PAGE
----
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As we leave Donna Nook, I begin to feel worse but we haven’t eaten so maybe that will make me feel better. It doesn’t. It just makes me want to urge the tea lady to hurry up with her food and then for my companions to eat faster. I am rapidly feeling so ill I don’t even feel I can speak. I signal I need to go home. Urgently. We arrive home, I dash to the bathroom, show Mrs Jones my trumpet lights and then say that I have to go to bed. She is great about it and has a good old natter with Mr Mason downstairs while I crash out. My temperature goes up and down, I feel a bit chilly and then OK so I tough it out. Over the next few days I am in bed with aching limbs and headaches but determined not to go to hospital. One one day, Mr Mason also feels a bit yucky (or “a bit umpty” as his parents say) so I am convinced it is a virus. Gradually the symptoms subside and, due to the reduction of my morphine, I stop seeing things and having conversations whether I don’t know if I’m awake or asleep. On our wedding anniversary – 36 years this year – I write Mr Mason a card but get confused with Valentine’s Day and our anniversary. I end up writing a lot of hallucinatory stuff which will no doubt make its way through the family annals as to “This is when Granny went mad and we have it in writing”. Actually, should the day occur when I am a grandparent, I am going to be Babcia in honour of my lovely friend, Ms Baranska, who very sadly died on 22nd November 2015, another victim of cancer, this time of cancer of an unknown origin. She was just 32.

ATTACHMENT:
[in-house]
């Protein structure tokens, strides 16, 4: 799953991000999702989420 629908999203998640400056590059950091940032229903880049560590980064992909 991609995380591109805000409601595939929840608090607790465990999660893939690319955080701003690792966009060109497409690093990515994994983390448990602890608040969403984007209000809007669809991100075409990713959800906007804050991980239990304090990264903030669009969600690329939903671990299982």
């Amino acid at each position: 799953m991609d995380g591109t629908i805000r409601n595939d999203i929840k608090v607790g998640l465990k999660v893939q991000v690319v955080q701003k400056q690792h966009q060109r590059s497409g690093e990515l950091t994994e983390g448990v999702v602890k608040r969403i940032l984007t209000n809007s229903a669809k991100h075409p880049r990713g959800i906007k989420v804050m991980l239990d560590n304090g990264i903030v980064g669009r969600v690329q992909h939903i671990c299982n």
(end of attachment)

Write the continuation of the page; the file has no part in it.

Our exciting news is that not only is Mrs Safaie snr coming to spend Christmas with us but it also looks as though Mr and Mrs Mason are also coming. This news is absolutely epic given that Mrs Mason snr hasn’t stepped outside the back door for several years and I’m not sure even owns a pair of shoes any more. In between high temperatures, headaches and exhaustion, I have been ordering a new bed and bedding, re-arranging the bedrooms and making sure the annexe is up to scratch, getting a wardrobe dismantled (not the Mr Shaya jnr way), Christmas shopping and planning work for the new year. The physical work is not mine, of course, but that of Mr Mason and our gardener, Gavin.